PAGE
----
Emil Heller Henning, author and principal investigator, professional architect and church elder

Are the Two Covenant Axes Biblical?

Some site visitors may have doubts concerning the identification of the two Temple axes with the two sides of the biblical covenant formula—“I will be their God” and “They shall be My people.” Could this be nothing more than an over-active imagination imposing itself on the biblical text?

In this study, the East-West Axis has been portrayed as God’s sovereign, supernatural, saving acts on behalf of His people—His “being their God”—in coming into and filling the Temple, and sending out the miraculous river of grace. The North-South Axis of God’s works in His people to make them His own (“They shall be My people”) is marked by the route of His Spirit-enabled worshipers in response to His mighty acts, as they enter through the north gate and depart through the south, or enter south and depart north. Can a biblical warrant for this identification be shown for the benefit of the unconvinced?

Both the Torah and the New Testament teach that important truths should be confirmed by “two or three witnesses.” Skeptical readers are invited to consider two Scriptural witnesses to the proposed characterization of the two axes from within the nine chapters making up Ezekiel’s culminating vision. One comes from the activities of Ezekiel’s “Prince” inside just one portion of the Temple complex, the other from something outside of the Temple proper in Ezekiel’s new layout for the twelve tribes of Israel.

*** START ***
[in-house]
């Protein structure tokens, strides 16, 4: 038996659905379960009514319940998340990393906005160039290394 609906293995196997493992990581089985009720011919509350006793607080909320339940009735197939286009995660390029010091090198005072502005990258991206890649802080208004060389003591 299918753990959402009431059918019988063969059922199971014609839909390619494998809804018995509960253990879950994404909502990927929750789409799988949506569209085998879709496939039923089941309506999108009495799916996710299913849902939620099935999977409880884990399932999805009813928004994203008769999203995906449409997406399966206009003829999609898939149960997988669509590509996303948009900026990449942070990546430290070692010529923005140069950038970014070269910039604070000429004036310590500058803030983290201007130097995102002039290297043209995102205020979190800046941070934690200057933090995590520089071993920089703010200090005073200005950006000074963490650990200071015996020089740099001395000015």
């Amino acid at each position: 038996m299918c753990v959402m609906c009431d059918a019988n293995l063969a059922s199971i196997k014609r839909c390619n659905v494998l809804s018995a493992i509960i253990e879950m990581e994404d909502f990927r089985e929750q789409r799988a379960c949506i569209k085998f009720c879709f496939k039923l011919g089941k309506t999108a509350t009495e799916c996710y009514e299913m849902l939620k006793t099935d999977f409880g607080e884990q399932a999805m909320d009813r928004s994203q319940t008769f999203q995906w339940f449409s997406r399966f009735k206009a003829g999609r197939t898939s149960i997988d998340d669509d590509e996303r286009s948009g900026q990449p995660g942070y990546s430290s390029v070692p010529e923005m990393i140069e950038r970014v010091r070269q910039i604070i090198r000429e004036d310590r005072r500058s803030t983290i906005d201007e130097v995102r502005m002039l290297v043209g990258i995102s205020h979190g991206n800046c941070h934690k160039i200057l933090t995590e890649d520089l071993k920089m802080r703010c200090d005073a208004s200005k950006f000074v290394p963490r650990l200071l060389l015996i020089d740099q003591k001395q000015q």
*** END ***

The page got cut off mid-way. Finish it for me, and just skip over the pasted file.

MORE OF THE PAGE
But before looking at those two witnesses in the pages of Ezekiel 40-48, it may help to consider first how closely Ezekiel’s vision is associated with the two-sided covenant formula in the book of Ezekiel as a whole. His chapter 37 ends with it—“My tabernacle (NJPS: Presence) shall be with them; indeed, I will be their God, and they shall be My people” (37:27 NKJV). This promise of God’s Presence with His covenant people is what the Temple Vision that begins shortly in chapter 40 fulfills. Let’s go back further in Ezekiel, to chapter 11: “Then I will give them one heart, and I will put a new spirit within them…and they shall be My people, and I will be their God” (11:19-20 NKJV). This promise of God’s dwelling again among His people immediately follows Ezekiel’s sad report of the departure of God’s Presence from the idol-corrupted First Temple—the very Presence Ezekiel sees coming into his visionary Temple in chapter 43! In other words, this two-sided covenant formula stands like two gate-posts inside the book of Ezekiel through which his Temple Vision is approached.

The formula also occurs twice in Jeremiah 31’s parallel “new covenant,” one “not according to” the one that God made when He brought Israel out of Egypt (Jer. 31: 1, 31-33)—a covenant promising the same spiritual reality of His law being put in their minds and written on their hearts that Ezekiel prophesies as the foundation for his Temple Vision.